Intervention:

  • IV Vitamin C (1.5g 6 hourly) and IV hyrdocortisone (50mg 6 hourly) and thiamine (200mg 12 hourly)

Comparison:

  • Usual ICU sepsis care (which did seem pretty typical if a bit light on the fluids)

Primary Outcome:

  • Hospital Survival

Summary of Results:

  • 47 pts in each group
  • mortality was 4/47 v 19/47 favouring the new treatment (note that means the control mortality was twice what ARISE/PROCESS/PROMISE was… and similar to the EGDT trial by Rivers…
  • they state that the ones who died in the treatment group were not related to sepsis (which is bonkers as they died from dementia, heart failure, sarcoid and COPD and were all palliated and comfort care on the ward – likely because their sepsis was killing them)
  • there was an impressive change in vasopressor use (20 hrs v 55 hrs)
  • median ICU length of stay was unchanged
  • note that 2/3 of the control got steroids anyhow so hard to know what is making the difference here

Strengths:

  • hmmm…
  • hold on a sec…
  • at least it’s realatively cheap and not pharma driven

Weaknesses:

  • huge potential for bias here on so many levels – throw your FRCEM critical appraisal skills at this and you’ll come up with loads)

Clinical Bottom Line:

  • interesting but no where near ready for clinical use
  • Come back when you’ve done a trial. Which they are doing to be fair to them.
  • “In God we trust, all others bring data…” (William Edwards Deming)

Other #FOAMed Resources:

  • the bottom line has a great summary of the trial and got it out way before we did… like most people do…
  • The talk was at Critical Care Reviews in Jan 2017 and Rob is posting the talks online so look out for it. UPDATE: The talk is now posted here. With some nice responses on twitter:

Screen Shot 2017-03-17 at 13.45.20

Clinical Question:

Does diazepam help discharged patients with acute non-radicular lower back pain?

Title of Paper:

Diazepam Is No Better Than Placebo When Added to Naproxen for Acute Lower Back Pain

Journal and Year:

Annals of Emergency Medicine, 2017

Lead Author:

Benjamin Friedman

Patients Studied:

114 ED adult patients with acute, non-traumatic, non-radicular lower back pain for < 2 weeks

Intervention:

Naproxen 500mg BD plus Diazepam 5-10mg BD PRN

Comparison:

Naproxen 500mg BD plus Placebo BD PRN

Primary Outcome:

Improvement in Roland-Morris Disability Questionnaire between ED discharge and one week follow up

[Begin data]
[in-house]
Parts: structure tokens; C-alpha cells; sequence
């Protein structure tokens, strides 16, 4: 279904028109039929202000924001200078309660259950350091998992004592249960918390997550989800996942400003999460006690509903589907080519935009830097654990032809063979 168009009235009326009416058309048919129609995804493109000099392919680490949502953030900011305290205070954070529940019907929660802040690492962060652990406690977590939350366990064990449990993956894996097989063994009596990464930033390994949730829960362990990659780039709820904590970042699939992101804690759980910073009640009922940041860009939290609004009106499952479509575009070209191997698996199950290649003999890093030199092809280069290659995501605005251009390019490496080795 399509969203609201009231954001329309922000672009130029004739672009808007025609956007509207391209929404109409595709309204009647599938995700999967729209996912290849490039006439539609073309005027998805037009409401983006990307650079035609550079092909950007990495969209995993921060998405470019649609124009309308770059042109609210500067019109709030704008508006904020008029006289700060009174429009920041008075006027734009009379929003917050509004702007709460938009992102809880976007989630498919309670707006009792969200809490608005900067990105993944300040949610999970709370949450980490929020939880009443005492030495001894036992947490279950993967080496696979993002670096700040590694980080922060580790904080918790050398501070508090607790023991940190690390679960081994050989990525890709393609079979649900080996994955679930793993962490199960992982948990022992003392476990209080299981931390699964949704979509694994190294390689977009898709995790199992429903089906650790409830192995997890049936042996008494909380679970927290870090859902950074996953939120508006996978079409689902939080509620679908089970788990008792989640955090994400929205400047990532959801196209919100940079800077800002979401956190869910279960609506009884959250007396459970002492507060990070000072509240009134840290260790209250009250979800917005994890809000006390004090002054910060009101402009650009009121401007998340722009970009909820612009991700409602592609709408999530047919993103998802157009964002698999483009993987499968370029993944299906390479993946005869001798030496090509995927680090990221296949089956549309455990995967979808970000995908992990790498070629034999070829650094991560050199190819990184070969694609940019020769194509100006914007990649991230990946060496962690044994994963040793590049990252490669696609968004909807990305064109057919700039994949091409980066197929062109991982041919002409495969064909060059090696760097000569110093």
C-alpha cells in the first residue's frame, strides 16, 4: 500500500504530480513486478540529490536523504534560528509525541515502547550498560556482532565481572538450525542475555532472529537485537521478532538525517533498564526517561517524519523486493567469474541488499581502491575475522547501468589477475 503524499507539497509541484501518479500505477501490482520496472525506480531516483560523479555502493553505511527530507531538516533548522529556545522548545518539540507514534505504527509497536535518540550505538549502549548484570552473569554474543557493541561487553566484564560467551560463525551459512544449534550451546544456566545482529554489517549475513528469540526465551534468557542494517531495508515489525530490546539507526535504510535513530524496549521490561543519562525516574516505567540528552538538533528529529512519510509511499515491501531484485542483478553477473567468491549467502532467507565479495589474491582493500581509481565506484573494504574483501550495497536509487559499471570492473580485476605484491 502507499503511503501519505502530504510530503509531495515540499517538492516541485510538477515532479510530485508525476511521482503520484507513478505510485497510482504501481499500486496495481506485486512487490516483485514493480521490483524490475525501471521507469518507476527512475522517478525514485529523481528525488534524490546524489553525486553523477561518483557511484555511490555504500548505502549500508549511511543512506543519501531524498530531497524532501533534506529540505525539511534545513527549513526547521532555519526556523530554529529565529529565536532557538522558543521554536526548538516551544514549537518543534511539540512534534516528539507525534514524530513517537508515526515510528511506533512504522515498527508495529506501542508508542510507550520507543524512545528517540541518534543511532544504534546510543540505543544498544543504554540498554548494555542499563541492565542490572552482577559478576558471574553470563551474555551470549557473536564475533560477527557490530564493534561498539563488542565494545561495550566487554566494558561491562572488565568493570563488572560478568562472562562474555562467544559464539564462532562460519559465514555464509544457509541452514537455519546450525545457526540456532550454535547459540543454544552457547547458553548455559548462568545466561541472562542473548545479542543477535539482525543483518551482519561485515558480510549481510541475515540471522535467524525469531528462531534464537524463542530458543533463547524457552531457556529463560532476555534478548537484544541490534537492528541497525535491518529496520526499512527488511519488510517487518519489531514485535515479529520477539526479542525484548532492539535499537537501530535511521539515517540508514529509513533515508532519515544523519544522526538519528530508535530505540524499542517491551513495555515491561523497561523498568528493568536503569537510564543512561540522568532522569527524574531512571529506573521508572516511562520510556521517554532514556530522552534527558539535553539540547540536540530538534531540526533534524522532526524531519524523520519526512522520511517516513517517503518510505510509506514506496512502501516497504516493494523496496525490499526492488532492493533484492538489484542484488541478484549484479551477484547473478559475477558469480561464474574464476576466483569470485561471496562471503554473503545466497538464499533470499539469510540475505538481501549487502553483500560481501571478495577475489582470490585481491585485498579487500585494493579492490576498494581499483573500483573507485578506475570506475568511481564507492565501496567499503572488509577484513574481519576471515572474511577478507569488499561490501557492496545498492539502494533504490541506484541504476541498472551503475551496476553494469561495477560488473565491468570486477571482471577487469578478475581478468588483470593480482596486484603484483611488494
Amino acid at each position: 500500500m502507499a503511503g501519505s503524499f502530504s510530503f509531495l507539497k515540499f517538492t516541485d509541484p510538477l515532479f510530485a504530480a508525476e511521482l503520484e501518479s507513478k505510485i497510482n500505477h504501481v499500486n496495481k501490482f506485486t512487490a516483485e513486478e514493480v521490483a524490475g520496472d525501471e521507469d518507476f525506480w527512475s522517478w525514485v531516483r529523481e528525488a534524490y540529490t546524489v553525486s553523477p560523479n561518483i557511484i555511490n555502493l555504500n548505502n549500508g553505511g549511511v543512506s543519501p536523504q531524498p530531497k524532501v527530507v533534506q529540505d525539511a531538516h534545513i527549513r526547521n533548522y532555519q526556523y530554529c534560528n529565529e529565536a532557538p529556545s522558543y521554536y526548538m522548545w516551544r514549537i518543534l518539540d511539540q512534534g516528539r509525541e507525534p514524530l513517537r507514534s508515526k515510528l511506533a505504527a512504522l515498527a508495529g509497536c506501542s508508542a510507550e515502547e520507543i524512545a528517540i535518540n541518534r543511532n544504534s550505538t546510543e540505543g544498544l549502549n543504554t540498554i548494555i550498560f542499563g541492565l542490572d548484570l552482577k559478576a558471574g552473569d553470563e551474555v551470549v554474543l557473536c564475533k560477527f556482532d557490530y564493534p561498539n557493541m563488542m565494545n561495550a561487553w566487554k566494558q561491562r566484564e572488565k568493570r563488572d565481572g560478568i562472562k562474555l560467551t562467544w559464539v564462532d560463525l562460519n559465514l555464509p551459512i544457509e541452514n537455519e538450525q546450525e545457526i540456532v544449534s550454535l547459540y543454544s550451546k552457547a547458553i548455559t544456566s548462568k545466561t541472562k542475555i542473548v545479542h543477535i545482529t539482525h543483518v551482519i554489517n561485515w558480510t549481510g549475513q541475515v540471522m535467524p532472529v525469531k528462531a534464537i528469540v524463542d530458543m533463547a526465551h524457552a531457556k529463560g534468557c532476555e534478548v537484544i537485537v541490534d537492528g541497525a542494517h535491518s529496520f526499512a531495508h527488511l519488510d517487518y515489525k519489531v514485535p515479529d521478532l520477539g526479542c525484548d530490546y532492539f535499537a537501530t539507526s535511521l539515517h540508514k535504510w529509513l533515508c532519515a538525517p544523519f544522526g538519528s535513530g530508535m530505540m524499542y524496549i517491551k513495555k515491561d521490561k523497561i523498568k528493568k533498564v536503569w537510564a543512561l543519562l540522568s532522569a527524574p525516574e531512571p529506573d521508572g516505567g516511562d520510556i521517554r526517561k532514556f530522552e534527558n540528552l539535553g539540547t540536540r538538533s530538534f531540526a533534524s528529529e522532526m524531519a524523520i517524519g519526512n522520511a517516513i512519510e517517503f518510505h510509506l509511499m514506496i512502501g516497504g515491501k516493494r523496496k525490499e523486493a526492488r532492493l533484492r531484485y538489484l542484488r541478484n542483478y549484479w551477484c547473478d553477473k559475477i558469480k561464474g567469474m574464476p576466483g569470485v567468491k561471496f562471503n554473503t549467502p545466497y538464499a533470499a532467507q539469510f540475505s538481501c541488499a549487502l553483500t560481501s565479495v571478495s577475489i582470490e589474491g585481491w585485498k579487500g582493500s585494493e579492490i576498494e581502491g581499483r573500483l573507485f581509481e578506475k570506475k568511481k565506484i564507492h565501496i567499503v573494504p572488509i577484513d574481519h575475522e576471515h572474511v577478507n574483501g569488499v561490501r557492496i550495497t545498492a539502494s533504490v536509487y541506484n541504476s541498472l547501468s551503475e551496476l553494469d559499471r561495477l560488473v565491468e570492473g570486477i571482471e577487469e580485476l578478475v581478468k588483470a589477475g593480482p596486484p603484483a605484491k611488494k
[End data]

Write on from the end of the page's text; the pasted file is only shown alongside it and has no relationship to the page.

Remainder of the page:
Summary of Results:

No difference (not just statistically but literally no difference – both improved by 11 points) in questionnaire score at one week between the groups

Secondary outcomes (a reasonable list – check out the paper) also looked pretty similar.

Strengths:

Prospective, randomised, double blind, placebo controlled study

Sample size calculation to assess for clinically significant difference

Objective and validated primary outcome measure

Good variety of secondary outcomes if you fancy a read

Excellent follow up to one week and three months – kept >50 in each arm in keeping with their sample size calculation

Weaknesses:

Excluded patients with radicular pain and didnt assess patients for the presence or absence of muscle spasm – surely these are the patients that would benefit the most from a muscle relaxant.

Clinical Bottom Line:

This study proves that diazepam is not an analgesic.

Ok, ok Im being facetious. This is a potentially useful study giving weight to the fact that we shouldnt be using diazepam for just any one with lower back pain, and I think that is something that can be put into clinical practice and considered when youre writing the take home prescription when these patients are ready for discharge.

Im not ready to take it out of my cocktail for the severe lower back pain with spasm and radiculopathy though.

The title of the paper should probably read “Diazepam Is No Better Than Placebo When Added to Naproxen For Acute Uncomplicated Lower Back Pain Without Radiculopathy, then Id be happy.

Other #FOAMed Resources:

St Emlyns journal clubbed this paper apparently while the ink was still drying. Seriously, how do you guys do it?